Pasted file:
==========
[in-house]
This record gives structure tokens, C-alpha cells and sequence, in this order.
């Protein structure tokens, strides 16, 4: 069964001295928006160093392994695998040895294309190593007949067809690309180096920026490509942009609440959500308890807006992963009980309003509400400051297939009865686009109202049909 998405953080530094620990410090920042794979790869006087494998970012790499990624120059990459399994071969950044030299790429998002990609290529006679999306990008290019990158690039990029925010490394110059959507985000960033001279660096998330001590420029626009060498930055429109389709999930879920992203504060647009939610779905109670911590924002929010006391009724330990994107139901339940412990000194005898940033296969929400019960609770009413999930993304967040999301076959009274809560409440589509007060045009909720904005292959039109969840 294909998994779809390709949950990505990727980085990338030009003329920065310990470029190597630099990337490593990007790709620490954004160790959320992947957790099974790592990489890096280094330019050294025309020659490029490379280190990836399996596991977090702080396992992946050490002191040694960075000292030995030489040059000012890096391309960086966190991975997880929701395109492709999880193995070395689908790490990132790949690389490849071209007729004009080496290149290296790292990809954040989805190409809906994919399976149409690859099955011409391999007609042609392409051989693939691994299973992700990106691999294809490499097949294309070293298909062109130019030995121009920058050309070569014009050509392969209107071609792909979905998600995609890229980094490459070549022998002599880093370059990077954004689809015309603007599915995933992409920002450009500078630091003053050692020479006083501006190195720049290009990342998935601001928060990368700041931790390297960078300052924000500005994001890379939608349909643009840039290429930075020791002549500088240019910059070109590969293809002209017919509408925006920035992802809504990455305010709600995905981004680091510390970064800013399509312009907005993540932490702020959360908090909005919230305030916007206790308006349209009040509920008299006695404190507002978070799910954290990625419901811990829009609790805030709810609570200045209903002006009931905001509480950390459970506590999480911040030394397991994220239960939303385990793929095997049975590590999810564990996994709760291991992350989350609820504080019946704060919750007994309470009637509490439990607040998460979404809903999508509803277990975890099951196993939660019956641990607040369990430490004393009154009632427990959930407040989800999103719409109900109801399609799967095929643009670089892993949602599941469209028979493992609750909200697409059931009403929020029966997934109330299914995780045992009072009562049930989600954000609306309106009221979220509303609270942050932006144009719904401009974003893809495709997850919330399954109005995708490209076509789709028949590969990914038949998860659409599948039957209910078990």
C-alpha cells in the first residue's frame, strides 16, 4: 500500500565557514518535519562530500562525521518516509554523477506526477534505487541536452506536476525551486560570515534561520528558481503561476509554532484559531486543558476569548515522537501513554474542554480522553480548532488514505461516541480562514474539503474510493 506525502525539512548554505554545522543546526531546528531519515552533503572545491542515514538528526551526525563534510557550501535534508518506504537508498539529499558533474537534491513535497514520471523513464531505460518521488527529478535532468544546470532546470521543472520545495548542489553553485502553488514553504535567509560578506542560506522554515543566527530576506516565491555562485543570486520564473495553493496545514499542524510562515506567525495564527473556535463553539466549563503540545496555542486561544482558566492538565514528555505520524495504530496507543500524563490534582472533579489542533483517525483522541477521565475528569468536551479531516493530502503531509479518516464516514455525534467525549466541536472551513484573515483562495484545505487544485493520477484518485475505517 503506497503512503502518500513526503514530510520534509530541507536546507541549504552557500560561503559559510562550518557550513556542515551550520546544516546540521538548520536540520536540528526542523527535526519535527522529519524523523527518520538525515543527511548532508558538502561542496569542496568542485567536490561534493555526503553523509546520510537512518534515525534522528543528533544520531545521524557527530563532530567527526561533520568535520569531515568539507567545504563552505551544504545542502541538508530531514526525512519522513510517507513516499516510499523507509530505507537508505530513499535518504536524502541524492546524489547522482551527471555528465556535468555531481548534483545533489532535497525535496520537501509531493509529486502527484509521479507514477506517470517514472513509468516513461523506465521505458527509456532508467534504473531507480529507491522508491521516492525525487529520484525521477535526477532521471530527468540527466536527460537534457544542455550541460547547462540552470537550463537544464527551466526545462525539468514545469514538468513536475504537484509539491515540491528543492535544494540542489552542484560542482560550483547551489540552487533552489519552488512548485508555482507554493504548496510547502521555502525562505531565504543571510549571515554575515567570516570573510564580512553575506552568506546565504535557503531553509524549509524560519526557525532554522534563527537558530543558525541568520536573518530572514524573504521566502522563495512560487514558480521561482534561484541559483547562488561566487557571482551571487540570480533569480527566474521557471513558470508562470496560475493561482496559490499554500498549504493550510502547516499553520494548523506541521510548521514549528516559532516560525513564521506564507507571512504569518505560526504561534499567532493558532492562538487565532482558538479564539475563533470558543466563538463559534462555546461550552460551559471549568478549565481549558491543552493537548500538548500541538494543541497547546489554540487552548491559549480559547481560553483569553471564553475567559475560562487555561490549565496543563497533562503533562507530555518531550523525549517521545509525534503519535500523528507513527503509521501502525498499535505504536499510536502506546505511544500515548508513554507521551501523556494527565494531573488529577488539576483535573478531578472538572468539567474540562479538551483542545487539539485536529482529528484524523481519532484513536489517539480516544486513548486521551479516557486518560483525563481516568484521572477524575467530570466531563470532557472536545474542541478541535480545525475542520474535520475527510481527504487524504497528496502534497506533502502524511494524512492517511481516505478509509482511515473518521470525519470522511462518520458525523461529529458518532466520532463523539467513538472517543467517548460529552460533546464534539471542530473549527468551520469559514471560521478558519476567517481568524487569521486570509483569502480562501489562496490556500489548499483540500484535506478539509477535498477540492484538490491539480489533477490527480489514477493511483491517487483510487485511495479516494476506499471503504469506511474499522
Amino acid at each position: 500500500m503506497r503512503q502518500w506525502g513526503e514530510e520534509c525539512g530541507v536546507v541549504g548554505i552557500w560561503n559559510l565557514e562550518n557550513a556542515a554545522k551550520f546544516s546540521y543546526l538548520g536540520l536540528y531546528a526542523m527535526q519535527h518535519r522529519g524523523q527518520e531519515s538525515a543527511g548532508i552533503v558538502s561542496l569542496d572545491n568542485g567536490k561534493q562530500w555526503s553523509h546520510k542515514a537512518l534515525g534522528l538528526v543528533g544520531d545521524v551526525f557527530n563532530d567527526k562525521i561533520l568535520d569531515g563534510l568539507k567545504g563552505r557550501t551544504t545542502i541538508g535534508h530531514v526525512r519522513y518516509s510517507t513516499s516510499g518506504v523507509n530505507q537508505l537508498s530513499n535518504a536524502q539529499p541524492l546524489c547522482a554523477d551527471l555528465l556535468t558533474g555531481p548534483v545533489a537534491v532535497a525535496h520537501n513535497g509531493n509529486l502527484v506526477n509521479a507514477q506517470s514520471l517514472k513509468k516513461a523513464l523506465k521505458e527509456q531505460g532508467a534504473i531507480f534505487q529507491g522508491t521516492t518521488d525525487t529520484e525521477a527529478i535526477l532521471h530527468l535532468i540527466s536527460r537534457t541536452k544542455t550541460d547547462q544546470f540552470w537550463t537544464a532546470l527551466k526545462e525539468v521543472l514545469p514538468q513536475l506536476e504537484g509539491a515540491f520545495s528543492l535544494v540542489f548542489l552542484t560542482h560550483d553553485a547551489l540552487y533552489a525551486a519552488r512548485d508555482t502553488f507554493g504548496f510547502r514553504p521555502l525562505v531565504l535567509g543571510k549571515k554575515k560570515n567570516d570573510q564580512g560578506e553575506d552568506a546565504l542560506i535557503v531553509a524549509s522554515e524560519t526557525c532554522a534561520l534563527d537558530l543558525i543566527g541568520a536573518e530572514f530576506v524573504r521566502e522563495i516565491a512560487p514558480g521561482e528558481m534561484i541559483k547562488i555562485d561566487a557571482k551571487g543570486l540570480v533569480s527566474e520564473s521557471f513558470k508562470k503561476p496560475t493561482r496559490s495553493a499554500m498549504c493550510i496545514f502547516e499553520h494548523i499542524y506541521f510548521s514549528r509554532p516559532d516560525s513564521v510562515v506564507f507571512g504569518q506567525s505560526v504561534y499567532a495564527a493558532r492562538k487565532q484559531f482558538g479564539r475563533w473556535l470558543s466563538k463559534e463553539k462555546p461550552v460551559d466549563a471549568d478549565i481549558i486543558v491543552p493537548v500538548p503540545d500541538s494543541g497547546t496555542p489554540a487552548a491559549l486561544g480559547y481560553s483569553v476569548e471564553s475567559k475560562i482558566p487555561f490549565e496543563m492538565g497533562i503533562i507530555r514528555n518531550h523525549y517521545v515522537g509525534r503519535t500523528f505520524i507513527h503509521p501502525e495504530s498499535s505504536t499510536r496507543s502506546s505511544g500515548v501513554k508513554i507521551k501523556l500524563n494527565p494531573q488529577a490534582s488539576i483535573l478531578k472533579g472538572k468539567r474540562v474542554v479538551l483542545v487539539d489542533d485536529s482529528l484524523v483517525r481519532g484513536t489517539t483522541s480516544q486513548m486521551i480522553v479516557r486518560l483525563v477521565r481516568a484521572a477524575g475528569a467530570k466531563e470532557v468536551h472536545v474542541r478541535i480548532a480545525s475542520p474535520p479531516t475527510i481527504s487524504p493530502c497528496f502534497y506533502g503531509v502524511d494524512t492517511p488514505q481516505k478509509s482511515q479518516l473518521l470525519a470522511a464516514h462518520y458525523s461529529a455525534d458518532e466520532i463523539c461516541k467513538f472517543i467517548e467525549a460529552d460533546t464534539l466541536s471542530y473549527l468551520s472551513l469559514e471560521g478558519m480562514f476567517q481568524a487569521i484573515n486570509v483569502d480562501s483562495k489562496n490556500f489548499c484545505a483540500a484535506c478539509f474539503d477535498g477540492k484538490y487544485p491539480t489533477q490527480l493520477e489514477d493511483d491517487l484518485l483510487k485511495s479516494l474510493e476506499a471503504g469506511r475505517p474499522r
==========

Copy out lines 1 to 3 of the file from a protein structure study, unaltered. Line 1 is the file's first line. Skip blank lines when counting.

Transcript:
[in-house]
This record gives structure tokens, C-alpha cells and sequence, in this order.
């Protein structure tokens, strides 16, 4: 069964001295928006160093392994695998040895294309190593007949067809690309180096920026490509942009609440959500308890807006992963009980309003509400400051297939009865686009109202049909 998405953080530094620990410090920042794979790869006087494998970012790499990624120059990459399994071969950044030299790429998002990609290529006679999306990008290019990158690039990029925010490394110059959507985000960033001279660096998330001590420029626009060498930055429109389709999930879920992203504060647009939610779905109670911590924002929010006391009724330990994107139901339940412990000194005898940033296969929400019960609770009413999930993304967040999301076959009274809560409440589509007060045009909720904005292959039109969840 294909998994779809390709949950990505990727980085990338030009003329920065310990470029190597630099990337490593990007790709620490954004160790959320992947957790099974790592990489890096280094330019050294025309020659490029490379280190990836399996596991977090702080396992992946050490002191040694960075000292030995030489040059000012890096391309960086966190991975997880929701395109492709999880193995070395689908790490990132790949690389490849071209007729004009080496290149290296790292990809954040989805190409809906994919399976149409690859099955011409391999007609042609392409051989693939691994299973992700990106691999294809490499097949294309070293298909062109130019030995121009920058050309070569014009050509392969209107071609792909979905998600995609890229980094490459070549022998002599880093370059990077954004689809015309603007599915995933992409920002450009500078630091003053050692020479006083501006190195720049290009990342998935601001928060990368700041931790390297960078300052924000500005994001890379939608349909643009840039290429930075020791002549500088240019910059070109590969293809002209017919509408925006920035992802809504990455305010709600995905981004680091510390970064800013399509312009907005993540932490702020959360908090909005919230305030916007206790308006349209009040509920008299006695404190507002978070799910954290990625419901811990829009609790805030709810609570200045209903002006009931905001509480950390459970506590999480911040030394397991994220239960939303385990793929095997049975590590999810564990996994709760291991992350989350609820504080019946704060919750007994309470009637509490439990607040998460979404809903999508509803277990975890099951196993939660019956641990607040369990430490004393009154009632427990959930407040989800999103719409109900109801399609799967095929643009670089892993949602599941469209028979493992609750909200697409059931009403929020029966997934109330299914995780045992009072009562049930989600954000609306309106009221979220509303609270942050932006144009719904401009974003893809495709997850919330399954109005995708490209076509789709028949590969990914038949998860659409599948039957209910078990």